How a Politico newsletter is put together

Future News 53

Forget grand strategies more suited to chess or checkers, tricky trade negotiations are often held-up in a diplomatic stink by something much more mundane and sometimes mouldy – cheese. This is a lactose-high fact that Graham Lanktree (@g_lanktree) has encountered since joining Politico at the start of July. 

Since then he has gone on to report on how US tariffs are hurting Britain’s cheddar industry and how Stilton almost derailed the UK’s post-Brexit trade deal with Japan. The reason this unlikely story made the national news? Lanktree spotted a mention of the blue cheese in the Japanese press and tipped off Politico’s Lobby team, who duly quizzed Number 10 over the fate of the fungus-filled fancy. 

Both stories have made his Morning Trade newsletter, which launched on 13 July and will go behind a pay-wall on 7 September. It is one of Politico’s new products in the UK, where the outlet is seeking to expand its readership following the success of the 50,000-subscriber-strong London Playbook now edited by Alex Wickham (@AlexWickham). 

Brexit, however, remains the other big story behind the novel coronavirus in the UK media. So how does Lanktree avoid doubling-up on his own colleagues and providing something new to readers? 

“We do need to cover Brexit as part of the trade beat, but it’s usually other Politico journalists that are covering it more heavily...their copy will make it into the trade newsletter,” he told FN. “I see it as my job to build-up contacts outside of that sphere because I’m not as heavily involved in the Brexit file as they are, although I can play a supporting role.” 

Lanktree’s “huge beat” encompasses aspects of international law, campaign groups, politics and business. He has therefore tried to take a “big tent” approach and has another potential edge on the competition – he’s Canadian. 

“I’m a foreigner living in the UK and although I’m a member of a Commonwealth nation I didn’t grow-up in the same milieu as some of the journalists who cover Westminster,” the former Property Week reporter explained. 

Despite his experience in business and political journalism (he covered US politics at Newsweek), Morning Trade is Lanktree’s first newsletter so he had a few “runs at it”, as he put it, before the debut newsletter went live. “It hasn’t really changed too much from the first day I did it,” he said. “In the beginning it just seemed to work, so I’ve launched head first into it.”

Lanktree tries to get the first draft of Morning Trade put to bed before 7pm each evening, waking around 6.30am on weekday mornings to have a quick final scan of the newsletter and to see what amends, changes or feedback his editors (currently Executive Editor Kate Day (@kate_day), with ex-PoliticsHome hack and incoming Policy Editor Matt Honeycombe-Foster (@matt_hfoster) soon to be assuming that role) have made over night. Then, the scary bit – it’s sent out to the world, warts and all, for 7am.

It’s on to the reporting (the first part of the newsletter is effectively an original article) and curation (Lanktree goes through the nationals and has set up several trade-focused Google Alerts) after that before the UK-based Politico team have an editorial meeting just before 9am. “ You really have to think about it as a global phenomenon,” he stressed.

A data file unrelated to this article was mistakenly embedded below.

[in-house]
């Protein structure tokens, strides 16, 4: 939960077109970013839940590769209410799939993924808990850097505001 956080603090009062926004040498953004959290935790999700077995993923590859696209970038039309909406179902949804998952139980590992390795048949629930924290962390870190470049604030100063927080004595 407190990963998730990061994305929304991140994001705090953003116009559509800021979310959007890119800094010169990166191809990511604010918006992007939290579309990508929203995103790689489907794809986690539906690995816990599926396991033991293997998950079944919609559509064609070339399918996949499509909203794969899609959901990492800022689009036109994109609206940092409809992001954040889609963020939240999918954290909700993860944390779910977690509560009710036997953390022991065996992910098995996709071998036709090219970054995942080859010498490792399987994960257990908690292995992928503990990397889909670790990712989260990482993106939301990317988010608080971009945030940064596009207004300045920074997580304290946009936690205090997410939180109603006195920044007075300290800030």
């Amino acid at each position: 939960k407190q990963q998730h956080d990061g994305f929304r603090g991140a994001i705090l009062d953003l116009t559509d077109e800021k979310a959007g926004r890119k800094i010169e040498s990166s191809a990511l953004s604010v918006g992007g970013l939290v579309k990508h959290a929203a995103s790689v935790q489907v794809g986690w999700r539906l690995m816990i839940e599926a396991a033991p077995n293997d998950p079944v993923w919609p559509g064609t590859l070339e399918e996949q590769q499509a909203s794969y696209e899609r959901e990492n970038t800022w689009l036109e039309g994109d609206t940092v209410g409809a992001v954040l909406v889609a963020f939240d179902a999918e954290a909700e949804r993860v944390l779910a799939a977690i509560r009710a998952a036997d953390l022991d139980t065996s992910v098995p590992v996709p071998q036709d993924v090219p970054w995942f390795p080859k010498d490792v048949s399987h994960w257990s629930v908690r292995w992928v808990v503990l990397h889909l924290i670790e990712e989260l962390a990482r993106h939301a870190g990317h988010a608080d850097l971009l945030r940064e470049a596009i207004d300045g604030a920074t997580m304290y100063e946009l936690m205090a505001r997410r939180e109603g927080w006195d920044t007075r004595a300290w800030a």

As for who’s reading Morning Trade and how many people open his email, Lankree has no idea and he’s quite happy about being in the dark over the analytics. “They don’t tell me any of the stats, which is kind of nice because I’m not watching a traffic ticker or basing my coverage on what people are clicking on the most,” he said.

📈 Earnings and transactions

Archant, one of the UK’s oldest publishers, has reportedly been bought out by turnaround investor Rcapital Partners. The partnership will go ahead if a company voluntary arrangement is approved. Archant Limited and Archant Community Media Holdings Limited will be placed into administration, while the group’s trading company, Archant Community Media Limited, will not be impacted. 

💼 Jobs and biz

American Conservative executive director and acting editor, Johnny Burtka (@johnnyburtka), will leave the publication this month. Helen Andrews (@herandrews) will edit the publication’s print magazine, Arthur Bloom (@j_arthur_bloom) will look after its website and Emile Doak (@EADoak) will oversee its programmes and operations as vice president.

GB News will be launched by former Number 10 comms chief Sir Robbie Gibb (@RobbieGibb) this month as News UK reportedly plans its own news-focused channel under David Rhodes, a former Fox News Executive.

UK government set to pressure new BBC boss on licence-fee funding model via Gordon Rayner (@GordonRayner).

New York Times ditches TV listings after more than eight decades via Alexis Benveniste (@apbenven).

The White House is compiling dossiers on journalists via Oliver Darcy (@OliverDarcy). 

🔬Research

Current world energy consumption is tied to unchangeable past economic production.

Flinders University: Poor internet infrastructure is a risk to public health.

📅 Events

NYC Media Lab Summit 2020 kicks off on 7 October. If you were in any doubt, it’s all going to be online. 

🎧 Podcasts

Longform: Jason Parham (@nonlinearnotes), senior writer at Wired. 

Digiday: Substack CEO Chris Best (@CJGBest). 

🤖 Technology 

Is there room for streaming start-ups in this Spotify world? Via James Cook (@JamesLiamCook).

Elon Musk’s quest to connect a computer to your brain via Rebecca Heilweil (@rebheilweil).

📧 Contact

For high-praise, tips or gripes, please contact the editor at iansilvera@gmail.com or via @ianjsilvera

FN 52 can be found here

FN 51 can be found here

FN 50 can be found here

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Illustration credit: Stories